As Aaron Judge’s revenge tour gains steam, so, too, have the fleet of takes indicating he’s priced himself out of the New York Yankees‘ coffers. It is what it is. Judge remains focused on dominating in the here and now (armed with the knowledge that he’s making his offseason sweeter in the process). Pundits from Buster Olney to Alex Rodriguez (apparently) remain focused on nudging, poking and prodding until somebody spills something about in-season negotiations.
Both Judge and the Yankees are smart enough (now) to know that focusing on the task at hand is all that matters to the fan base and to those inside the clubhouse. Judge is a Yankee now. He is en route to the best record in baseball now. Anything that detracts from that pursuit, as well as the pursuit of the World Series, is a massive mistake.
Again, though, that hasn’t stopped Olney, Rodriguez, and every Red Sox and Mets fan from trying to lead Yankee fans in a midseason and preemptive chorus of “Fire Hal Steinbrenner!” “Weren’t you angry when your record-pursuing team didn’t sign Carlos Correa?” they ask, as Judge rockets another ball into the stratosphere.
“Wouldn’t it be a shame if someone stopped you from enjoying this?”
Days after Rodriguez used the ESPN Sunday Night Baseball KayRod cast to pitch a few unique contract possibilities that might keep Judge in the Bronx ($50 million AAV?), he was back in speculation mode, hinting that Judge’s next contract was a coin flip to be signed with a different franchise.
Yankees, Aaron Judge ’50/50′ headed for a breakup?
As A-Rod stated on Joel Sherman/Jon Heyman’s “The Show” podcast:
"“This is a perfect storm,” Rodriguez said. “The most iconic player in our game today – that’s lacking big, unique, iconic players – and the most iconic franchise in the world in the New York Yankees. There’s a marriage made in heaven, but they both gambled, and I think that it’s gonna cost the New York Yankees a fortune. And I handicap it that there’s about a 50 percent chance that he comes back to the Yankees.”"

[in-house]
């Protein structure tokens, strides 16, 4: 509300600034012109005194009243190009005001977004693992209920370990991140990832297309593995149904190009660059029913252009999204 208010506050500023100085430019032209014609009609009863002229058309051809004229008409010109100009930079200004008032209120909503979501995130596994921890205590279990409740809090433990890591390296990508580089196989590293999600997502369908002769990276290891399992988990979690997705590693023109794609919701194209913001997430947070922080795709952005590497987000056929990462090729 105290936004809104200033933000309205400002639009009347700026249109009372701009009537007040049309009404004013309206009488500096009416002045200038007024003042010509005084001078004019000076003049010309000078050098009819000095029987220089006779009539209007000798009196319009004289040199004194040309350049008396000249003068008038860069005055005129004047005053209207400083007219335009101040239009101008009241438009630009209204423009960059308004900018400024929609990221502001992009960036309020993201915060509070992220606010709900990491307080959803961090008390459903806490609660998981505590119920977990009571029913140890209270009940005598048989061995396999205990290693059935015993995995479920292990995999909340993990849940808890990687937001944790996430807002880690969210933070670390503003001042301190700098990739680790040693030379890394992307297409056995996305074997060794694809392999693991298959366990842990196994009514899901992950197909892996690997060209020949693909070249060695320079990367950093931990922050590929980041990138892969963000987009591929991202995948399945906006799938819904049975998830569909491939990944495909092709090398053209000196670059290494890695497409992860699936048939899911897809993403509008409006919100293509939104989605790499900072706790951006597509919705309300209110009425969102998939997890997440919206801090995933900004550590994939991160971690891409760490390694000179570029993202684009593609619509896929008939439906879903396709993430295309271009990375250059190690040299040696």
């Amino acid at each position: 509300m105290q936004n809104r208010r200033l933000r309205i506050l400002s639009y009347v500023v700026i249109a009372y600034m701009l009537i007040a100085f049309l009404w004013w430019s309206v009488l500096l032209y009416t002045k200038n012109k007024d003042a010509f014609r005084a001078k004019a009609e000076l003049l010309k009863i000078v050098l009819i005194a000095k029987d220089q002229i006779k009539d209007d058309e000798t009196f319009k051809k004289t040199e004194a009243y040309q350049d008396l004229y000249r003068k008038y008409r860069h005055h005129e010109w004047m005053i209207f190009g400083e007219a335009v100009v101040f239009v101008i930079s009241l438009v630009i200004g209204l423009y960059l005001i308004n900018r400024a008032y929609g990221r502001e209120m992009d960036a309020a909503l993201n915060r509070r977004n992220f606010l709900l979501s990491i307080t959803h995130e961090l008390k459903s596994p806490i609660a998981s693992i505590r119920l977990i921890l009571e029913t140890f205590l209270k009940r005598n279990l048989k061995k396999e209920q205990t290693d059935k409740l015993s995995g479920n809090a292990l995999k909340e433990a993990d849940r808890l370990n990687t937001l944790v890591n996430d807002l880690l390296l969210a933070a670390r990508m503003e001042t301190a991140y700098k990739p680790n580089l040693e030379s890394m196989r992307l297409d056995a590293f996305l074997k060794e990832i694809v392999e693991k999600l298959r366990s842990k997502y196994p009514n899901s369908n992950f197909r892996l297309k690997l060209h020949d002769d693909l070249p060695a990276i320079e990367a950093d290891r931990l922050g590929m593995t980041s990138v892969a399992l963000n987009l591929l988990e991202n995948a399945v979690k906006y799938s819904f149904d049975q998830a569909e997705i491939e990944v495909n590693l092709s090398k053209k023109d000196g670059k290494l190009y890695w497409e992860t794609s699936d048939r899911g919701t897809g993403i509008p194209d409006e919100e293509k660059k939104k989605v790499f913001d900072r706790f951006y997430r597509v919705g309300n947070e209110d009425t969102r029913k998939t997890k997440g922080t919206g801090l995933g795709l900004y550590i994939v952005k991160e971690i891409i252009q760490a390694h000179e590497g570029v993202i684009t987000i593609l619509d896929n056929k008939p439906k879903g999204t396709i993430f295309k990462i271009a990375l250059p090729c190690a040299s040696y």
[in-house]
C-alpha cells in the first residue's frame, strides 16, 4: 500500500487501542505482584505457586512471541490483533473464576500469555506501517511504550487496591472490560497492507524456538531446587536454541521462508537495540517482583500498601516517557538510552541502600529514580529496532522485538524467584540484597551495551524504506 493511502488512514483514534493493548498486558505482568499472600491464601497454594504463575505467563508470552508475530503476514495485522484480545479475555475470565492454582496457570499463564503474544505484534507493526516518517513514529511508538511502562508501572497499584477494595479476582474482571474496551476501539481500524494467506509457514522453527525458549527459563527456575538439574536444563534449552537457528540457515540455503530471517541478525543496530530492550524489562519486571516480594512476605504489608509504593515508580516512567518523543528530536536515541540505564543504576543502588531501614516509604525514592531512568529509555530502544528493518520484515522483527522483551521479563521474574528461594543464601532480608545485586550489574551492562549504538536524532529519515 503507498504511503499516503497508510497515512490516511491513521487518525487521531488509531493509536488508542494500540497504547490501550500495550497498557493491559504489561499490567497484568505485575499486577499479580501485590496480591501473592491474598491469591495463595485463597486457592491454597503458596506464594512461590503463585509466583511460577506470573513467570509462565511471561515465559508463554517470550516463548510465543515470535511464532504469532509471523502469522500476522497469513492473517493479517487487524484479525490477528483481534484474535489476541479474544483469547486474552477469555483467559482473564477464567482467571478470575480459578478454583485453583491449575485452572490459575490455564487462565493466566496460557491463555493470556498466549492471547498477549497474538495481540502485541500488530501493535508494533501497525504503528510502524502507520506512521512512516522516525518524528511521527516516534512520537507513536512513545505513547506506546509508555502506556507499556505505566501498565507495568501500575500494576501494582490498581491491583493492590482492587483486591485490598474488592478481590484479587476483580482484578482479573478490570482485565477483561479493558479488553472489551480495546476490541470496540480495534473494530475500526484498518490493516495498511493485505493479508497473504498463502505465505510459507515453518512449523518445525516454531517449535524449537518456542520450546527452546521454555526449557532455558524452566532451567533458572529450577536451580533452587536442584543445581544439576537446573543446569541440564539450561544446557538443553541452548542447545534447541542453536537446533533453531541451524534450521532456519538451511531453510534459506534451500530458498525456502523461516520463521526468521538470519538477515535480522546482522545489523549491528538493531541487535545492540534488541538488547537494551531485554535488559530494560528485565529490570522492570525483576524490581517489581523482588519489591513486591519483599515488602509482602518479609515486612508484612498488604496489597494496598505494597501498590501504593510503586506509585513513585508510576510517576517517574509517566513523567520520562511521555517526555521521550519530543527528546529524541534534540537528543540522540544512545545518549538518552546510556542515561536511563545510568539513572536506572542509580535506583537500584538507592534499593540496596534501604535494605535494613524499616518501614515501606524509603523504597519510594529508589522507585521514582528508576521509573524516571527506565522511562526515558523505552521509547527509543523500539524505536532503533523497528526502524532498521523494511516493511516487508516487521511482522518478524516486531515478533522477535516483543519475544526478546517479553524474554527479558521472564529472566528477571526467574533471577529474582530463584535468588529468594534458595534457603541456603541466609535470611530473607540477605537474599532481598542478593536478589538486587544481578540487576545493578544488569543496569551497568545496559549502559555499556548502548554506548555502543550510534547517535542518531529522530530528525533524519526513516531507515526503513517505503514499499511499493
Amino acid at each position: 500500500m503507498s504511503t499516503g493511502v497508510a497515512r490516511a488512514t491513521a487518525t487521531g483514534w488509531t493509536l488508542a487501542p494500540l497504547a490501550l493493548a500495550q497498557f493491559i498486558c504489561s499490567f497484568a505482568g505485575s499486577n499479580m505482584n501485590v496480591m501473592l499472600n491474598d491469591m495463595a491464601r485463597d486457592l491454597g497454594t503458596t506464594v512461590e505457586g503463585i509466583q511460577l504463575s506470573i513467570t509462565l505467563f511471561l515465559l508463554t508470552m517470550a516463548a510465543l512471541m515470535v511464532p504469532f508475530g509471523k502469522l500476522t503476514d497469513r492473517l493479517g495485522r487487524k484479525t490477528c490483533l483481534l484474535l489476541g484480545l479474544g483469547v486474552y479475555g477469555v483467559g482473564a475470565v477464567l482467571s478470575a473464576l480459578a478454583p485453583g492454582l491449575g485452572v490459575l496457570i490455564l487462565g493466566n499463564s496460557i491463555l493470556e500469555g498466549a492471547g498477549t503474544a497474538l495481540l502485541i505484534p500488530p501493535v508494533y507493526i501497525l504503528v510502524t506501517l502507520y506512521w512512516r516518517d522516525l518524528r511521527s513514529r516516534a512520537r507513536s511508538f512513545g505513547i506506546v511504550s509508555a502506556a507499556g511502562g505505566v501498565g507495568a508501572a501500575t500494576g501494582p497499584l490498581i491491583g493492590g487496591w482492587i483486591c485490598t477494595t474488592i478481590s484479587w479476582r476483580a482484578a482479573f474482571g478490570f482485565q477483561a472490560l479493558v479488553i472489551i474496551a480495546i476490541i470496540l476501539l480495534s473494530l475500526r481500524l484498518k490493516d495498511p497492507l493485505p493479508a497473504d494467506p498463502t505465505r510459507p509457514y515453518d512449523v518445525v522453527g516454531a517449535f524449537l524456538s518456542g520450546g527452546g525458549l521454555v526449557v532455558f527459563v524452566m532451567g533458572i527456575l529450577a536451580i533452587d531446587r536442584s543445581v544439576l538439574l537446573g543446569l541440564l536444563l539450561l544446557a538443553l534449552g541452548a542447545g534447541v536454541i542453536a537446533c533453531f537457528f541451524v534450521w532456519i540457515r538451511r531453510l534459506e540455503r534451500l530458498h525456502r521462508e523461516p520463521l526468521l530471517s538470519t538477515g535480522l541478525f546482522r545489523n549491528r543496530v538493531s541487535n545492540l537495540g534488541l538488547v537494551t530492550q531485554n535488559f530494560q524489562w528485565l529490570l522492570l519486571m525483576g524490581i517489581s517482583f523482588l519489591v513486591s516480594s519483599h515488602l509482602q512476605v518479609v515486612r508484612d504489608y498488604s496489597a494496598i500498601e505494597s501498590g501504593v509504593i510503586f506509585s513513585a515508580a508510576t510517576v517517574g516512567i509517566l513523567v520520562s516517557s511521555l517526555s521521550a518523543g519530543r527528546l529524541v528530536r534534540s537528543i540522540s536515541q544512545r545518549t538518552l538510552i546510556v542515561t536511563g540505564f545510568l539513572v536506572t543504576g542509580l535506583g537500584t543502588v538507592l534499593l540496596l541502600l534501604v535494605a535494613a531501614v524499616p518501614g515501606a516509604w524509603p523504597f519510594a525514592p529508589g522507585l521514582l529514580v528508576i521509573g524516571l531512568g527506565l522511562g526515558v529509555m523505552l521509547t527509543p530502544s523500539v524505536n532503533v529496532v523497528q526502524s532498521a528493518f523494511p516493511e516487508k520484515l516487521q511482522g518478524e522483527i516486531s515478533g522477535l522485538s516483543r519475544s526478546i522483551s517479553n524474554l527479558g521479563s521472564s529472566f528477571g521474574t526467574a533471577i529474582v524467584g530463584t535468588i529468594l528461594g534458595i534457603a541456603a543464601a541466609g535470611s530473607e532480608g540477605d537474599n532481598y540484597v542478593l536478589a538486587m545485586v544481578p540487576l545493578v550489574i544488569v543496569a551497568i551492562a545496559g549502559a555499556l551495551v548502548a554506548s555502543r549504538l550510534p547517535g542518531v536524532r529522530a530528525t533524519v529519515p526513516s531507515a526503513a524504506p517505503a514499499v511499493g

OK, so mostly just speculative, sure, but Rodriguez knows a little something about the benefits of a massive star inking a second contract in New York.
A-Rod’s post-2007 MVP contract was signed with George Steinbrenner still at the forefront of the franchise. He was never going to let a centerpiece get away, so he ponied up $275 million over 10 years in a deal that eventually dissolved thanks to suspensions and the Yankees forcing Rodriguez out the door midway through 2016.
Judge? He’s a more humble leader, a Derek Jeter-esque superstar with Rodriguez’s home run power. When Brian Cashman revealed the terms of the deal he passed on prior to the season, that felt like a rare moment of controversy for his Yankee legacy.
Of course, instead of growing dour, he grew more powerful, heating up about a week and a half later and carrying the team’s first-half offense. From here on out, the two sides will most likely work in silence.
Rodriguez said it clearly; the partnership just works.
The odds are only in the 50-50 range because of how likely it is that Judge now merits a massive overpay, and how skittish the younger Steinbrenner has been to take on bad money, an unfortunate necessity in this case.